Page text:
Squire Patton Boggs LLP has swallowed intellectual property boutique Singularity LLP, snagging a trio of veteran tech litigators from the dissolved boutique as part of the global firm’s efforts to bolster its intellectual property presence in the Bay Area.

  • August 15, 2018

    FTC Heeds Groups' Input In OK'ing Modified COPPA Program

    The Federal Trade Commission allowed the video game industry’s self-regulatory body to move forward with proposed changes to its longstanding safe harbor program under the Children’s Online Privacy Protection Act, after one of the program’s operators agreed to strike narrowed definitions of personal information and jurisdiction that had attracted backlash from advocacy groups.

  • August 15, 2018

    Facebook Beats Mirror Worlds' Patent Suit Over News Feed

    A New York federal judge has ruled that Mirror Worlds Technologies LLC failed to show that Facebook Inc. infringed three of its patents covering digital data organization technology, finding that the social media giant’s news feed and other features did not use a “main stream” as described by the patents.

  • August 15, 2018

    Chancery Cuts 3.3% More From AOL Merger Appraisal

    A reargument of a Chancery Court post-merger appraisal of AOL Inc. added to dissenting stockholders’ loss Wednesday, with a $47.08-per-share ruling that saw 3.3 percent nicked off the already below-deal amount that some investors were left with after trial.

  • August 15, 2018

    Holland & Knight Adds Ex-Reed Smith Litigator In Philly

    Holland & Knight LLP has hired a Reed Smith LLP partner with 30 years of experience as a trial attorney representing major clients like Uber Technology Inc. in bet-the-company litigation to head the firm’s Philadelphia regional litigation team, Holland & Knight said Tuesday.

Expert Analysis

  • The SEC Thinks Most Tokens Are Securities, For Now

    Robert Rosenblum

    A common misconception in the cryptocurrency community has been the belief that because a token is intended to have utility in the future, it is not a security at the time it is issued. However, based on certain features of the tokens and how they are typically offered, the U.S. Securities and Exchange Commission has concluded otherwise, say attorneys with Wilson Sonsini Goodrich & Rosati PC.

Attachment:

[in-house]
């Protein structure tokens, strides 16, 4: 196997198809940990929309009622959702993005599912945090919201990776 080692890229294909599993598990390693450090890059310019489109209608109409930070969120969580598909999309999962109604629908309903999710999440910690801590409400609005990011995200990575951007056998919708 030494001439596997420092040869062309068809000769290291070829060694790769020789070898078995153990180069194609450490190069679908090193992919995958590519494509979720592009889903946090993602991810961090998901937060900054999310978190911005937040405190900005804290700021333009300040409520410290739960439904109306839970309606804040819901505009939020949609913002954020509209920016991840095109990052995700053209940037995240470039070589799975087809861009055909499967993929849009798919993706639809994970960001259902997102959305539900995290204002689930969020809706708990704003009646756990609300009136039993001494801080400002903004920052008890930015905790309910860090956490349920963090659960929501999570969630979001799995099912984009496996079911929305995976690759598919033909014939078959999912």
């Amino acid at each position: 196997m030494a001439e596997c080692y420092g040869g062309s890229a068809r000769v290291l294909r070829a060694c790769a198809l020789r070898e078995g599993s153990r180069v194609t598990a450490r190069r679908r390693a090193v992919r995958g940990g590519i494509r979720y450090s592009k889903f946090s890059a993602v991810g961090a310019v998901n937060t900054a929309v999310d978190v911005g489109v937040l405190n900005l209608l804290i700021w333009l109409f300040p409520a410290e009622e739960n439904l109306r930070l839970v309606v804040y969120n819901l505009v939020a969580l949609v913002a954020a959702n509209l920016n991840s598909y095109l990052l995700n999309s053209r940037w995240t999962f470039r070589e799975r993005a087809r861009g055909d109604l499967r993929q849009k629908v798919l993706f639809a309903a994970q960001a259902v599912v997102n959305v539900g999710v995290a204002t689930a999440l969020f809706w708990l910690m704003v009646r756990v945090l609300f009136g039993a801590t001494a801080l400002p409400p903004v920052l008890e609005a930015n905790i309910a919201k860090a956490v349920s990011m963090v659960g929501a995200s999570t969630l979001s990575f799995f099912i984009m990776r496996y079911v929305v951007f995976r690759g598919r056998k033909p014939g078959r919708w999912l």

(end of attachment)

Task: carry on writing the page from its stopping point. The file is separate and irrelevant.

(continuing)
• Series

    Clerking For Ginsburg: 3 Surprises

    David Post

    It had never occurred to me that judges don’t always love the way their appellate cousins review their work and tell them — in public — all the things they got wrong. I was frequently struck by Justice Ruth Bader Ginsburg’s acute awareness of the delicacy of this relationship, says attorney David Post.

  • What Cos. Must Know About The Return Of Iran Sanctions

    F. Amanda DeBusk

    President Donald Trump signed an executive order on Aug. 6 formally re-imposing certain sanctions with respect to Iran. Given the administration’s rapidly shifting approach to international trade and national security issues, businesses should plan for the worst — while continuing to advocate for a more pragmatic approach, say attorneys with Dechert LLP.

  • Series

    Clerking For Ginsburg: A Superhero Supreme

    Burden Walker

    As a clerk for Justice Ruth Bader Ginsburg, my job was to mirror my boss’ views and values in everything I did. Years later, I find that I am still striving to live up to the values Justice Ginsburg instilled in me, as both a lawyer and a spouse, says Burden Walker, an assistant U.S. attorney for the District of Maryland.

  • AI In Lending: Key Challenges And Practical Considerations

    David Stein

    A recent report from the U.S. Treasury Department discussed the use of artificial intelligence in financial services and identified related legal challenges. There is little risk of financial regulators taking proactive steps to restrict the use of AI, but existing laws and regulations adopted long before its advent remain in effect, says David Stein of Covington & Burling LLP.

  • Blockchains: A Better Tool For Supply Chain Management

    James Ton-that

    Although commonly associated with cryptocurrencies, blockchain technology can also be implemented to modernize international supply chains, which currently suffer from voluminous documentary requirements, layers of middlemen and immense regulation, say James Ton-that and Ravi Soopramanien of Hughes Hubbard & Reed LLP.

  • Series

    Clerking For Ginsburg: 4 RBG Lessons On Having It All

    Rachel Wainer Apter

    Justice Ruth Bader Ginsburg is everything she is cracked up to be​ — f​eminist icon​, brilliant jurist​, fierce dissenter. She is also an incredible boss, mentor and friend.​ ​Her advice has shaped how I have tried to balance building a career and ​raising children, says Rachel Wainer Apter, counsel to the New Jersey attorney general.

  • Carpenter Ruling May Be Turning Point In Digital Data Privacy

    Kim Peretti

    While the U.S. Supreme Court proclaimed its Carpenter holding was narrow, its unprecedented recognition of an individual’s privacy interest in data held by third parties could signal significant changes in privacy more generally, say attorneys with Alston & Bird LLP.

  • Sidewalks: The Next Mobility Frontier

    Michele Satterlund

    Sidewalks are an increasingly integral part of how people and goods are transported. While some jurisdictions are banning certain technologies from their sidewalks, others are recognizing the importance of expanding mobility options, says Michele Satterlund, an attorney with McGuireWoods LLP and lobbyist with McGuireWoods Consulting.

  • Series

    Clerking For Ginsburg: How To Play The Long Game

    Arun Subramanian

    One of us was a clerk when Justice Ruth Bader Ginsburg read her Ledbetter dissent from the bench, inviting Congress to act, and the other clerked a few years later, when RBG's prominently displayed copy of the Lilly Ledbetter Fair Pay Act served as a daily reminder that dissents are not just for show, say Arun Subramanian and Mark Musico of Susman Godfrey LLP.